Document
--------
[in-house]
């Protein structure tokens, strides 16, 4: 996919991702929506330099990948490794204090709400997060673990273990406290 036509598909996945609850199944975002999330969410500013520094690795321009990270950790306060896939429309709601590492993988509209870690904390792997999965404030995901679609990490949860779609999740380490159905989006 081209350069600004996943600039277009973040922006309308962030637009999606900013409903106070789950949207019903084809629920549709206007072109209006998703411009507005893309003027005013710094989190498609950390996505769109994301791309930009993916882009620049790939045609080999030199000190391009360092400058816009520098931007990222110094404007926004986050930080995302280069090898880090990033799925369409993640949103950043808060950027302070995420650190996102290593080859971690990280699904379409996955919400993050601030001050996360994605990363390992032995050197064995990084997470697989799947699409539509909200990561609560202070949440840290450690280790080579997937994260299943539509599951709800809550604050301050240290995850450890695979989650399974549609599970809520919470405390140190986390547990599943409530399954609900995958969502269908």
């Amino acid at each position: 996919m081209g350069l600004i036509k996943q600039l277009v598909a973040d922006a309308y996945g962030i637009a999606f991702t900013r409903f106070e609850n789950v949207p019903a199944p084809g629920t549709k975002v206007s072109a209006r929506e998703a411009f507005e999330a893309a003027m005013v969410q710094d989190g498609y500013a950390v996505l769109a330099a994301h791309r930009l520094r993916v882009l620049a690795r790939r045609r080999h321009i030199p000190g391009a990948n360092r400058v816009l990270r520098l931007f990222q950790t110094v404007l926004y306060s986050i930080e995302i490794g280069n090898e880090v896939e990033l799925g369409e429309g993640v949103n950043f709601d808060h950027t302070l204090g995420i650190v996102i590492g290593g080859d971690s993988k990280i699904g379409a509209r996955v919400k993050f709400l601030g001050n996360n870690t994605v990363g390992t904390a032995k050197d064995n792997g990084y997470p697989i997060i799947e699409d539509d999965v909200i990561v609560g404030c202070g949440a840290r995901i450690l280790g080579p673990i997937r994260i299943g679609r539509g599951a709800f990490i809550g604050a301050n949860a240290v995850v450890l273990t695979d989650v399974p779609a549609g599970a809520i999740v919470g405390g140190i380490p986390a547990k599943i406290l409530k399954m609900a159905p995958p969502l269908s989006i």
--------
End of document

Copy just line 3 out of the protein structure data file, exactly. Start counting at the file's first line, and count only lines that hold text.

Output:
């Amino acid at each position: 996919m081209g350069l600004i036509k996943q600039l277009v598909a973040d922006a309308y996945g962030i637009a999606f991702t900013r409903f106070e609850n789950v949207p019903a199944p084809g629920t549709k975002v206007s072109a209006r929506e998703a411009f507005e999330a893309a003027m005013v969410q710094d989190g498609y500013a950390v996505l769109a330099a994301h791309r930009l520094r993916v882009l620049a690795r790939r045609r080999h321009i030199p000190g391009a990948n360092r400058v816009l990270r520098l931007f990222q950790t110094v404007l926004y306060s986050i930080e995302i490794g280069n090898e880090v896939e990033l799925g369409e429309g993640v949103n950043f709601d808060h950027t302070l204090g995420i650190v996102i590492g290593g080859d971690s993988k990280i699904g379409a509209r996955v919400k993050f709400l601030g001050n996360n870690t994605v990363g390992t904390a032995k050197d064995n792997g990084y997470p697989i997060i799947e699409d539509d999965v909200i990561v609560g404030c202070g949440a840290r995901i450690l280790g080579p673990i997937r994260i299943g679609r539509g599951a709800f990490i809550g604050a301050n949860a240290v995850v450890l273990t695979d989650v399974p779609a549609g599970a809520i999740v919470g405390g140190i380490p986390a547990k599943i406290l409530k399954m609900a159905p995958p969502l269908s989006i």